Our baby is due tomorrow. I forgot this strangest of feelings of waiting quietly for everything in the world to change.
Isolate each man’s head with a sheet of paper.
Look into his face until it becomes clear what his name is.
Write it down.
100 found, pre-written posted & received postcards will be re-stamped and returned to their original recipients. SIte-specific work for MOCA Cleveland, opening in July.
I have accidentally started to collect hand-whittled things.
Whittling is worrying with props. And just worrying about one specific thing; a knife or fork, a feather, a little racing car. This collection in my studio surprised me just now by its existence. I thought I was just buying bits and bobs, but a few weeks later it’s a collection of worried wood.
I’m considering limiting the collection to pairs of whittled objects. But pairs that were not made at the same time or by the same person. I will just wait for them to show up. A very slow life-time-long game of snap. Searching for evidence of two unconnected people who at one moment or other had the same idea and acted on it.
At the Dollar General in Alfred, New York I turned around and saw that Otto had made this. Quietly extending the cups from a single package to a perfectly leaning tower by himself while I was looking at stickers. He had stepped back and was considering it. I don’t think I’ve ever felt prouder. I imagined him talking to artist Tom Friedman about all the things that might be done next.
Found, sealed envelope containing a collection named “Natural Bridge Cards 8 for 10c Natural Bridge of Virginia, INC Natural Bridge, Va. ” 3.75″ x 6.75″, paper envelope, unknown contents.
I have never been to Virginia or imagined before a “natural bridge”. There can’t be many things where eight of them can cost ten cents and still be worth selling.
I will make ten versions of things that might be inside this package.
So far – 73 pairs of shoes, several on the way, one pair lost in the post, eleven more pairs to find. Would you & your spouse like to take part?
I have been working on a project called One Brown Shoe, in which one hundred married couples from around the world secretly make brown shoes from bits and pieces around the house. I’m looking for ten more couples to take part, please get in touch if you’d like to or know anyone else who might. Thanks!
To take part you and your spouse would make a single brown shoe each. Left or right shoe, functional or not, made from any material that you happen to have lying around. They may take as little or as much time as you happen to have free. A two minute shoe, a one day shoe. The only requirement is that you don’t discuss the project with your partner at all and make your shoe in secret, while your partner also makes a single shoe in secret. When both shoes are finished you reveal them to one another. This part is great.
Then you send the pair to me and I take a beautiful photograph of them and send it to you. In the end your pair of shoes will be part of a collection of one hundred mismatched pairs, made by one hundred couples from around the world and will be exhibited as a collection.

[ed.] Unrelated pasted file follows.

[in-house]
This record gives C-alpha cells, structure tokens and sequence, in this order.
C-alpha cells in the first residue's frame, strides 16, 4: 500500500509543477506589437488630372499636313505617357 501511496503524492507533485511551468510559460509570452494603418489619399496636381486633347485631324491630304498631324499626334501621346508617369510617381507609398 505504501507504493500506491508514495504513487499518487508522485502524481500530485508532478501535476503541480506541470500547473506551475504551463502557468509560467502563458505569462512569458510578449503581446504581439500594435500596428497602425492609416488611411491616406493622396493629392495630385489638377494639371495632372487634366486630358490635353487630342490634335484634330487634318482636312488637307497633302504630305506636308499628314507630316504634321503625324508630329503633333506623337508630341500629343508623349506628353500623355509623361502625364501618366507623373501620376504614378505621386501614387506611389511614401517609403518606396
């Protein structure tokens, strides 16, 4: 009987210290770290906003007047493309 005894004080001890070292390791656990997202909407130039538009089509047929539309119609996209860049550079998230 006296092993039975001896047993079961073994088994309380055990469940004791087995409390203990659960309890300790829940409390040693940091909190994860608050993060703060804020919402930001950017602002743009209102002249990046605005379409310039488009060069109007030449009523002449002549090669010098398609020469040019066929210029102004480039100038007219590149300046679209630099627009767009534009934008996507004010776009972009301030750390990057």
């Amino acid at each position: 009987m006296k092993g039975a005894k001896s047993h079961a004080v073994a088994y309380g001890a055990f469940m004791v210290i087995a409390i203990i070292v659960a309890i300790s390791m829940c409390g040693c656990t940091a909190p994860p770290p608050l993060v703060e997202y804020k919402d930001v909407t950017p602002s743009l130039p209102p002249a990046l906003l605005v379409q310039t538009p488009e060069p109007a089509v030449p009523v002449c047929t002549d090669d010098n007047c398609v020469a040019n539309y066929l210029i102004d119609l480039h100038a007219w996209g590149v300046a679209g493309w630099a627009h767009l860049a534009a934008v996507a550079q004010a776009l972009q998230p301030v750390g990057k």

You do not need to be an artist or maker of any kind to take part. The shoes can be as simple, crazy, ugly, odd as they happen to come out. I’m interested in the different ways that people interpret the instruction, and the beautiful mismatching that will occur. All shoes may be anonymously exhibited if preferred. Your shoe will stay coupled with your partners.
(I wish I could include a picture here of the huge collection of wonderful shoes I have so far, but have to wait until all two hundred have arrived and the project is closed – sorry. Perhaps just imagine them, all lined up in beautiful brown mismatched pairs, virtually no two alike)
My old typewriter is made for accountants who have no need for exclamation marks. I have tried “I” and “.” but it looks wrong. New Mother’s Days from Illinois, Pennsylvania & South Africa are up today. Thank-you Taylor who is busy typing in the background as I write this.
today I brought home:
A metal cup
A magazine rack
A toy tape measure
A small foldy metal shelf
A new wallet made of eel skin
A small plastic animal like a badger
Some discoloured envelopes and notepaper
25 antique wooden children’s blocks with letters on
A queen-sized stained and old green/white curtain depicting fans
A beautiful old wonky, wooden shelf with eight square compartments
A big rolled-up piece of card with thirty full-colour postcards printed on it
Some notebooks where you could nearly see what the last person using it had last written
When Otto was six weeks old or so we left our house to go and buy bread when a Google Street View car drove past, close and fast. I pictured the jerky photos it took as it went by. A protective new mother looking startled and cross carrying a tiny baby in a pouch. I imagined that for years we’d be virtually trapped in that moment in the back-alley, long after we moved away and Otto left home. Now it’s nearly two years later and the picture’s still not there. Our old house is shown before we ever moved into it, when I was still in England and had never heard of a city called Pittsburgh. I am waiting patiently and check every week. At least.
The other day while exploring the studio Otto found a long polystyrene piece of packaging. Without hesitation he broke it into four pieces, piled them from largest to smallest on the table, then went and did something else. I was at once amazed and envious of his creative certainty. Of the instant following through of an instinct to change something, with no expectation afterwards of that change.
Have idea. Make it. Walk off.